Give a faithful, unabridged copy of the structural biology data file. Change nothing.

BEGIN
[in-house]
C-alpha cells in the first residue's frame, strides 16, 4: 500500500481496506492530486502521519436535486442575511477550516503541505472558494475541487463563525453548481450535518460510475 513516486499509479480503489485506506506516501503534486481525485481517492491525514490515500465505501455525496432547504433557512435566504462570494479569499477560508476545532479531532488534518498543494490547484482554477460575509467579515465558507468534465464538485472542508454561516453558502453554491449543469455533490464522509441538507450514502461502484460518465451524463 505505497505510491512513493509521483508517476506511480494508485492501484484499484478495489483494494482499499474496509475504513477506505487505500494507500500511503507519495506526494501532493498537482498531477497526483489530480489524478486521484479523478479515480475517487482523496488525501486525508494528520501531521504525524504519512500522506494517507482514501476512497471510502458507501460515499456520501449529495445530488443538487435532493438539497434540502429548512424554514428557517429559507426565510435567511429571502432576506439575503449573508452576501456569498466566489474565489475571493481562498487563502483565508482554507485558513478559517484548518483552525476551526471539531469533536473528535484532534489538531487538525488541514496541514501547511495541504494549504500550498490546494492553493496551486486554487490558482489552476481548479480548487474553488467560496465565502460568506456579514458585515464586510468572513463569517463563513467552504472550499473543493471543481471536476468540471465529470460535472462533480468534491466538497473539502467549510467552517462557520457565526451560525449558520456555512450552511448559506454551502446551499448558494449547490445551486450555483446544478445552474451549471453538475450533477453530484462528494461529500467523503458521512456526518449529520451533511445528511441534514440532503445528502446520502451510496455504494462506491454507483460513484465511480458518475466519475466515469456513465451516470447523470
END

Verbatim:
[in-house]
C-alpha cells in the first residue's frame, strides 16, 4: 500500500481496506492530486502521519436535486442575511477550516503541505472558494475541487463563525453548481450535518460510475 513516486499509479480503489485506506506516501503534486481525485481517492491525514490515500465505501455525496432547504433557512435566504462570494479569499477560508476545532479531532488534518498543494490547484482554477460575509467579515465558507468534465464538485472542508454561516453558502453554491449543469455533490464522509441538507450514502461502484460518465451524463 505505497505510491512513493509521483508517476506511480494508485492501484484499484478495489483494494482499499474496509475504513477506505487505500494507500500511503507519495506526494501532493498537482498531477497526483489530480489524478486521484479523478479515480475517487482523496488525501486525508494528520501531521504525524504519512500522506494517507482514501476512497471510502458507501460515499456520501449529495445530488443538487435532493438539497434540502429548512424554514428557517429559507426565510435567511429571502432576506439575503449573508452576501456569498466566489474565489475571493481562498487563502483565508482554507485558513478559517484548518483552525476551526471539531469533536473528535484532534489538531487538525488541514496541514501547511495541504494549504500550498490546494492553493496551486486554487490558482489552476481548479480548487474553488467560496465565502460568506456579514458585515464586510468572513463569517463563513467552504472550499473543493471543481471536476468540471465529470460535472462533480468534491466538497473539502467549510467552517462557520457565526451560525449558520456555512450552511448559506454551502446551499448558494449547490445551486450555483446544478445552474451549471453538475450533477453530484462528494461529500467523503458521512456526518449529520451533511445528511441534514440532503445528502446520502451510496455504494462506491454507483460513484465511480458518475466519475466515469456513465451516470447523470